Management of Malpositioned Intrauterine Devices
As the rate of intrauterine device (IUD) insertion increases, IUD malposition has become more common, with some studies citing an incidence as high as 10.4%. Most nonfundal IUDs are located in the lower uterine segment or cervix, which can be typically identified via ultrasonography. Some malpositioned IUDs appear to be embedded in the myometrium on imaging. Common symptoms of a malpositioned IUD include pain and bleeding, although some patients may be asymptomatic. Effectiveness of a malpositioned IUD is dependent on location and type. An IUD found in the cervical canal on imaging or pelvic exam is considered partially expelled. Regardless of symptoms, IUDs in this location are at increased risk for complete expulsion. Pregnancy should be ruled out and the device should be removed. The IUD may be replaced if the patient desires.
Asymptomatic low-lying IUDs (those above the internal cervical os) present a particular challenge for gynecologic providers, as there is no clear evidence for their contraceptive effectiveness. A copper IUD is most effective when located in the fundal portion of the uterus. Thus, it should be removed when malposition is identified because of the increased risk of contraceptive failure. In comparison, levonorgestrel-releasing IUDs may be left in place if located in the lower uterine segment, as the local effect of the levonorgestrel likely serves as adequate contraception even when malpositioned. Rather than being expelled, most low-lying IUDs actually move to a fundal position due to uterine contractility.
Many IUDs, even those that appear embedded, can be removed in the office by grasping the strings with a clamp and applying traction. If removal is unsuccessful with moderate traction or if the strings are not visible, the next step is hysteroscopic removal. This can be done either in the office setting or in the operating room. Once a malpositioned IUD is removed, it may be immediately replaced according to the patient’s wishes. A history of IUD malposition or IUD expulsion is not a contraindication for subsequent IUD insertion. The recurrence rate of malposition is unknown.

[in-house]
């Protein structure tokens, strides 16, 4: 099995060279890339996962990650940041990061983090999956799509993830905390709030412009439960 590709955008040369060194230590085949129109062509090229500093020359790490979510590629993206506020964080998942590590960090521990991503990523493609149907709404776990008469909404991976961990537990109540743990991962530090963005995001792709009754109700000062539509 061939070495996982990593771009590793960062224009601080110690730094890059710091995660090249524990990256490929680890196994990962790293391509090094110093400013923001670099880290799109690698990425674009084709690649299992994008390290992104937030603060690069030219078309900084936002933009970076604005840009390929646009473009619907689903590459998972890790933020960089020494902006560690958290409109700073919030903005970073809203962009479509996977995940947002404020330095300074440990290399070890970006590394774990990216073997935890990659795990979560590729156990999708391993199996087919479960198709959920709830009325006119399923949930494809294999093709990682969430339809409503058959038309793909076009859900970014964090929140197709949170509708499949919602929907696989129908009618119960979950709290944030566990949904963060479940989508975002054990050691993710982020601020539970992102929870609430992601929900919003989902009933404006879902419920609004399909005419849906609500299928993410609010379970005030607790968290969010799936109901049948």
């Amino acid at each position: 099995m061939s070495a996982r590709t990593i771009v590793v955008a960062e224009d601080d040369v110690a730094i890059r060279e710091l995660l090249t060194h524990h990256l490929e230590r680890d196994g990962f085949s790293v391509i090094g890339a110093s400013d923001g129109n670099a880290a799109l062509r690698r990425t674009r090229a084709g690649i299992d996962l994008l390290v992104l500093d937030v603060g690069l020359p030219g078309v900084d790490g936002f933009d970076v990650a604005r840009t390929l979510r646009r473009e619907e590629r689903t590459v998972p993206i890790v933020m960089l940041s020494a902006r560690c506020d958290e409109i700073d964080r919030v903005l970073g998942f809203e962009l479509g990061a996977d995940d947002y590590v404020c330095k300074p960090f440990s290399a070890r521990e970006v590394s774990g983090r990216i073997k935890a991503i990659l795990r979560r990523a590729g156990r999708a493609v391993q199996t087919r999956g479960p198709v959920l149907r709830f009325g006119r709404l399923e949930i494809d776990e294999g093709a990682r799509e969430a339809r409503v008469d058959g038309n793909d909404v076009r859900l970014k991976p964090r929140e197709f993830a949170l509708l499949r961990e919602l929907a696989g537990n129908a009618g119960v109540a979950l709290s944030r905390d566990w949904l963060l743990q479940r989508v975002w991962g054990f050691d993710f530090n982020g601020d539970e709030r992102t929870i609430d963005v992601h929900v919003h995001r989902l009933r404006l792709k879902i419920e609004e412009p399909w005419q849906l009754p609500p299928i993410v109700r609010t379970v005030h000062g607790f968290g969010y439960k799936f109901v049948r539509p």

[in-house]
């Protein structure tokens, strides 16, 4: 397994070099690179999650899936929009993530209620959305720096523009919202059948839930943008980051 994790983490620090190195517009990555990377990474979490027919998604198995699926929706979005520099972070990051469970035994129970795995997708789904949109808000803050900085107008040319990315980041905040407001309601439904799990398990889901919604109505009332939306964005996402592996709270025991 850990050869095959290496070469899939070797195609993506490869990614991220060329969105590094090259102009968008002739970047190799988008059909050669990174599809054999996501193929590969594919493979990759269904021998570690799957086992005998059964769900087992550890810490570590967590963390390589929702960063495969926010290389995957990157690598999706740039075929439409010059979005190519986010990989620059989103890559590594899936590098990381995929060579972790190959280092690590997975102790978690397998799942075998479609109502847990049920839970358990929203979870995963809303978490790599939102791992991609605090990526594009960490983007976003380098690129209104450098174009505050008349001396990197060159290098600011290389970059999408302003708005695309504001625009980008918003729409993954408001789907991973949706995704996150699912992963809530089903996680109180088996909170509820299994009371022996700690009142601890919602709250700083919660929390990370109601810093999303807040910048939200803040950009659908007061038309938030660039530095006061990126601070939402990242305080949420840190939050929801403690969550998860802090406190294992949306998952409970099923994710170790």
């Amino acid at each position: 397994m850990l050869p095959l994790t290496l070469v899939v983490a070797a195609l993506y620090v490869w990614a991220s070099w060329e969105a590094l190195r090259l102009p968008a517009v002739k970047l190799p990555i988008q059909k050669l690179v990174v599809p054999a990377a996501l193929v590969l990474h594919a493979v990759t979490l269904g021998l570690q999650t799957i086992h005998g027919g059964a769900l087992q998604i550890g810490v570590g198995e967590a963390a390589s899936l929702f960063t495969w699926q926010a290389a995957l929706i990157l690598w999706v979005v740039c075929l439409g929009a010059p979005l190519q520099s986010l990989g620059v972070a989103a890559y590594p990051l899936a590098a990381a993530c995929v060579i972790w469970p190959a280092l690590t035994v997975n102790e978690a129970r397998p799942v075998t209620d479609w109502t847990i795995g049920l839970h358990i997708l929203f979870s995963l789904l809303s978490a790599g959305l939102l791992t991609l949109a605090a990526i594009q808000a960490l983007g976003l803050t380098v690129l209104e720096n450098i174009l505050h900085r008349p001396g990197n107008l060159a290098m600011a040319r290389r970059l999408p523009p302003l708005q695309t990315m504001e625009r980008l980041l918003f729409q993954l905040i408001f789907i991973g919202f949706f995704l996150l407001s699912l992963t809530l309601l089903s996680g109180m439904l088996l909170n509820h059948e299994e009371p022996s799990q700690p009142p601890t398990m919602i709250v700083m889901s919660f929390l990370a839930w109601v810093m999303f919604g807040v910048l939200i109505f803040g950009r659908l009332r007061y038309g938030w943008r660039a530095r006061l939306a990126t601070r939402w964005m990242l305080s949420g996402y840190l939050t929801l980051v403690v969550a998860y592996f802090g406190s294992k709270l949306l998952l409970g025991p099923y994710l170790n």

IUD removal has several potential consequences. Most malpositioned devices are not promptly replaced with a highly effective contraceptive after removal. Accordingly, the risk of unintended pregnancy following removal is greater than the theoretical risk of decreased pregnancy prevention with a nonfundal IUD. Unnecessary device removal and replacement can also result in patient discomfort. Lastly, there are significant costs associated with long active reversable contraceptive usage. While IUDs may be discounted or have no associated out-of-pocket costs for some patients, IUDs are expensive at retail value.
When a malpositioned IUD is identified, it is important to identify device location, type, and patient contraceptive goals to provide appropriate counseling and engage in shared decision-making.
American College of Obstetricians and Gynecologists’ Committee on Gynecologic Practice; Long-Acting Reversible Contraceptive Expert Work Group. Committee Opinion No 672: Clinical Challenges of Long-Acting Reversible Contraceptive Methods. Obstet Gynecol. 2016 Sep;128(3):e69-77. doi: 10.1097/AOG.0000000000001644. PMID: 27548557.
Braaten KP, Benson CB, Maurer R, Goldberg AB. Malpositioned intrauterine contraceptive devices: risk factors, outcomes, and future pregnancies. Obstet Gynecol. 2011 Nov;118(5):1014-1020. doi: 10.1097/AOG.0b013e3182316308. PMID: 22015868.
Initial publication August 2023
Final editing of initial publication performed by The Medical Pen, LLC.
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